Commentators have asked how parents will be motivated to become involved - Teaching phonics empowers learners to be proactive in forming their own words based on their phonic knowledge. It develops confidence and creativity as well as literacy in the learners. One teacher summed it up by remarking that ‘teaching used to be hard work but now children learn for themselves’. This is what impresses parents who then come to the teacher to find out what it is that excites their children. Acquiring phonic skills in contexts with no background in phonics is difficult without constant repetition of the sound values of letters – a programme accessible on the learners’ own phones provides the opportunity to get this reinforcement at will. - the inclusion of the two vowel sounds in African languages additional to those encountered in English enable English and mother tongue words to be read - evidenced by teacher comments on children’s skills following phonic instruction.
Our experiences and feedback from teachers, pupils and GES District staff have shown how valuable a resource like Phonics by Phone could be. Teachers regularly ask for easy access to the phonics sounds and songs – they would like them on CD. Resources supplied on the internet may throw up some challenges in terms of IT skills, access and network challenges. The Phonics by Phone method of sharing these audio files seems like a perfect way to share them. Currently all the songs on the phonics programme are in English – our teachers would be keen to get songs translated or equivalents created in local language. Phonics by Phone could be the ones to take that forward.
The team at Sabre has been working in Ghana with KG teachers and introducing the Ullo Phonics programme as part of the Transformational Teacher Training (TTT) programme. We have been so pleased with the positive feedback. Some experiences we've had using phonics related to teachers and Pupils include;
Through the TTT programme children have been taught to have good listening skills and learn through play Teaching Ullo Phonics has broadened children's vocabulary – encourages more than one word as an example of a letter sound, not just “'a' for apple” but many words with the letter sound in it, including words from the local language, Fante. Children are enabled to apply their knowledge of letter sounds far more widely. Initially teachers were not very enthusiastic about phonics but were encouraged when they began to see positive results in the children's learning. Now teachers embrace teaching phonics and are now confident in teaching it. In KG1 children's listening skills developed, children began linking sounds in the environment. Teachers became excited when children recognised letter sounds and could respond to the first sound of their names. Teaching phonics has enabled children in KG2 to read and write 3 letter words. They have acquired letter sound skills and grow in confidence in tackling new words in both English and Fante. Ullo phonics supports teachers to use words in the local language. Comparing our children's abilities to the results of the EGRA (P2 children); 3 letter words were a problem in the EGRA results but our children can read 3 letter words at KG level because they have been taught phonics. P1 teachers confirmed KG2 pupils were reading words they could see in the classroom environment when they came to visit their classrooms and were attempting to sound out unfamiliar words.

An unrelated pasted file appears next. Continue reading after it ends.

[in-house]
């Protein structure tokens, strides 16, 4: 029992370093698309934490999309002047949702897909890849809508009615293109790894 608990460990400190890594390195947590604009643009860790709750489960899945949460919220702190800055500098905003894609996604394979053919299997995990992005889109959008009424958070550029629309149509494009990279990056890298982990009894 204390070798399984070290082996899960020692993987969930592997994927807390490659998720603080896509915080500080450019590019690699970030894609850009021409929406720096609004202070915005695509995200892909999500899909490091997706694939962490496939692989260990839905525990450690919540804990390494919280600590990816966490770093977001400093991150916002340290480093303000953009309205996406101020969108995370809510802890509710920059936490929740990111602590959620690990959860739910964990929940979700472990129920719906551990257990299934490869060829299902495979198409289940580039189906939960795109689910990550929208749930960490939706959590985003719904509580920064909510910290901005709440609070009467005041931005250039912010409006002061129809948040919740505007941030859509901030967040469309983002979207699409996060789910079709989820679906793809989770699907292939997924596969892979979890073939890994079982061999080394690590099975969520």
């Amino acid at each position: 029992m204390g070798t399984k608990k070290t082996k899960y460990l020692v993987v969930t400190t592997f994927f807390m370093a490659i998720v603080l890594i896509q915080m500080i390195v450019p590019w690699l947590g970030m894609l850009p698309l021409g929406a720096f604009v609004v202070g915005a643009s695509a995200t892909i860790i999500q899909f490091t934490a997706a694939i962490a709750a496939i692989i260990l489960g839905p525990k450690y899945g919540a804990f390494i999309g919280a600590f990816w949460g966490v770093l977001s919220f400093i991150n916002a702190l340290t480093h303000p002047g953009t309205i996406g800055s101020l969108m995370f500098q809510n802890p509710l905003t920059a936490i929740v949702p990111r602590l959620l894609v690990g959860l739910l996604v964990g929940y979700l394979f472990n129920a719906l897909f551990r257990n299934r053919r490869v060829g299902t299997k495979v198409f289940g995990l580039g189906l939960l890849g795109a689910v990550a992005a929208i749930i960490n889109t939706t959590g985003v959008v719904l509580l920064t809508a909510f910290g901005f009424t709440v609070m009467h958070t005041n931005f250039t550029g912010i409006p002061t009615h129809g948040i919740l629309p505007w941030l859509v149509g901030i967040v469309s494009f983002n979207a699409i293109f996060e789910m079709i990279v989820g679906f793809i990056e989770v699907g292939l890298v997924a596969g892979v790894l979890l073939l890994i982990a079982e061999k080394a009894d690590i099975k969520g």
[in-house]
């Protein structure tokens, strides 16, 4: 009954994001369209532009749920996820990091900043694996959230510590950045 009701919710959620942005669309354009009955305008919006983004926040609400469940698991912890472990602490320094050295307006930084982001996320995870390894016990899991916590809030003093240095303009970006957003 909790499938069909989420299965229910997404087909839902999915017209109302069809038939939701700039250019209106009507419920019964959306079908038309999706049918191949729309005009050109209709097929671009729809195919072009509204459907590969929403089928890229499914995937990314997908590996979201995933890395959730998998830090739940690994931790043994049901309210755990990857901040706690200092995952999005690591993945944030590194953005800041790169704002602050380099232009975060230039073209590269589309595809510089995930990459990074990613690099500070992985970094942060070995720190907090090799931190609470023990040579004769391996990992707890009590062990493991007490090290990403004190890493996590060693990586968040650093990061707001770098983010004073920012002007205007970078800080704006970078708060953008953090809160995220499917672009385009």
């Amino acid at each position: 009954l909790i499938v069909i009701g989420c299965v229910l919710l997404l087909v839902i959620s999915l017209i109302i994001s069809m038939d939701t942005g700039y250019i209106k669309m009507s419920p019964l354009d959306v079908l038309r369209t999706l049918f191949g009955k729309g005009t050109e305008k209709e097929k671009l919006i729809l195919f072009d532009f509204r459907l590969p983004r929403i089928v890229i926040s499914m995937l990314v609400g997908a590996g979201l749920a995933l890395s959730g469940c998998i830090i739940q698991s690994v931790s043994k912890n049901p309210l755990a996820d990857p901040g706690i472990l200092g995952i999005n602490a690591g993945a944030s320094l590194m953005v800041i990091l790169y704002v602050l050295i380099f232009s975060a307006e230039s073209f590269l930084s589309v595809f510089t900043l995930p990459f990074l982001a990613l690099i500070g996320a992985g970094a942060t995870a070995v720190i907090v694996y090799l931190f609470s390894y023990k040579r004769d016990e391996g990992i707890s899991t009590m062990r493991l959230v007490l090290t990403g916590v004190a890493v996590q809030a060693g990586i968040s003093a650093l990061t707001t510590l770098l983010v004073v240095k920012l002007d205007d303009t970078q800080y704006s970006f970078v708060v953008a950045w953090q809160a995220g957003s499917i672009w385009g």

Some experiences we've had using phonics related to Parental involvement include; It is a challenge to get parents involved as a high percentage of them may be uneducated. Phonics is new to them as it has not been a part of their learning experience. Parents are indirectly involved in supporting their children to learn to read as they observe their children's performance and ability. A small number of Headteachers used PTA meetings as a forum to educate parents on phonics songs and activities, so that the parents can support children's learning at home. Phonics by Phone could really support this. At our Parents Forum we learned that some parents had become aware of the positive results of phonics teaching in a local public school and taken their children out of a private school to enrol them in the Sabre public school instead. In one school compound parents saw a KG2 child reading 3 letter words better than children in the same compound who were in P3 and P4. The parents asked the teacher to teach phonics to the older children over the holiday period.
Some experiences we've had using phonics related to Ghana Education Service District (GES) Offices include; GES accept and comment positively on the phonics programme. Circuit Supervisors see the phonics programme creating a difference in the schools accessing the KG training compared to those in their Circuit that aren't part of it. They report that pupils moving from KG2 to P1 are doing better than their friends from other schools who's teachers are not benefiting from the programme, for example in reading and writing 3 letter words.
Very much looking forward to seeing this implemented as my experience in Ghana has shown that a simple phonics programme can make a huge difference, as has been commented on already. I'm so impressed that it's making use of readily available and regularly used technology which we have already had experience of enriching our programme here in Ghana.